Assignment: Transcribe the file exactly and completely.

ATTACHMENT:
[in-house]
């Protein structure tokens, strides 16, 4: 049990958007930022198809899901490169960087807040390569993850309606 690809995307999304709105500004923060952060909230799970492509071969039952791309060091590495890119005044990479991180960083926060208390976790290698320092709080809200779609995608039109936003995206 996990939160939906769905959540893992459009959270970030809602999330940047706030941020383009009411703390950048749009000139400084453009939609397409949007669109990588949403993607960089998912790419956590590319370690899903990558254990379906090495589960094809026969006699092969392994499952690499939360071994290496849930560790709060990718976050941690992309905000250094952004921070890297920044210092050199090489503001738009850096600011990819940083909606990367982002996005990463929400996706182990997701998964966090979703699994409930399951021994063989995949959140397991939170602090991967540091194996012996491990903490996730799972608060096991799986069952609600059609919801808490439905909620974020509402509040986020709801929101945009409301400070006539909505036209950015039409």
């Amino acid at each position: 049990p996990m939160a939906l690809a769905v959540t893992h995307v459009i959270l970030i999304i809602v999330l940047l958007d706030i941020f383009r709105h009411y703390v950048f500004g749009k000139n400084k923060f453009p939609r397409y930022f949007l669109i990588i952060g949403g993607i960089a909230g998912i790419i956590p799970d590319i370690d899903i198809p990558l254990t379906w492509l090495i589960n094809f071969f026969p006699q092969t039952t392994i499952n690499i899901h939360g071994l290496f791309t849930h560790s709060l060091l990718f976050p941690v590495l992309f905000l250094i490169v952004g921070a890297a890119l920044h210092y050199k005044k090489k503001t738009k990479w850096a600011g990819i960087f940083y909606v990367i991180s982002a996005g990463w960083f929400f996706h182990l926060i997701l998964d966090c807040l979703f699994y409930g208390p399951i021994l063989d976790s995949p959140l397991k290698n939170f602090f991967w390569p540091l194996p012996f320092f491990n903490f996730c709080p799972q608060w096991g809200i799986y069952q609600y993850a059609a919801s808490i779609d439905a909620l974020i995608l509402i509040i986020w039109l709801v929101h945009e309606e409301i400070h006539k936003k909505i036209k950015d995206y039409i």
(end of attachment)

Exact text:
[in-house]
């Protein structure tokens, strides 16, 4: 049990958007930022198809899901490169960087807040390569993850309606 690809995307999304709105500004923060952060909230799970492509071969039952791309060091590495890119005044990479991180960083926060208390976790290698320092709080809200779609995608039109936003995206 996990939160939906769905959540893992459009959270970030809602999330940047706030941020383009009411703390950048749009000139400084453009939609397409949007669109990588949403993607960089998912790419956590590319370690899903990558254990379906090495589960094809026969006699092969392994499952690499939360071994290496849930560790709060990718976050941690992309905000250094952004921070890297920044210092050199090489503001738009850096600011990819940083909606990367982002996005990463929400996706182990997701998964966090979703699994409930399951021994063989995949959140397991939170602090991967540091194996012996491990903490996730799972608060096991799986069952609600059609919801808490439905909620974020509402509040986020709801929101945009409301400070006539909505036209950015039409």
């Amino acid at each position: 049990p996990m939160a939906l690809a769905v959540t893992h995307v459009i959270l970030i999304i809602v999330l940047l958007d706030i941020f383009r709105h009411y703390v950048f500004g749009k000139n400084k923060f453009p939609r397409y930022f949007l669109i990588i952060g949403g993607i960089a909230g998912i790419i956590p799970d590319i370690d899903i198809p990558l254990t379906w492509l090495i589960n094809f071969f026969p006699q092969t039952t392994i499952n690499i899901h939360g071994l290496f791309t849930h560790s709060l060091l990718f976050p941690v590495l992309f905000l250094i490169v952004g921070a890297a890119l920044h210092y050199k005044k090489k503001t738009k990479w850096a600011g990819i960087f940083y909606v990367i991180s982002a996005g990463w960083f929400f996706h182990l926060i997701l998964d966090c807040l979703f699994y409930g208390p399951i021994l063989d976790s995949p959140l397991k290698n939170f602090f991967w390569p540091l194996p012996f320092f491990n903490f996730c709080p799972q608060w096991g809200i799986y069952q609600y993850a059609a919801s808490i779609d439905a909620l974020i995608l509402i509040i986020w039109l709801v929101h945009e309606e409301i400070h006539k936003k909505i036209k950015d995206y039409i």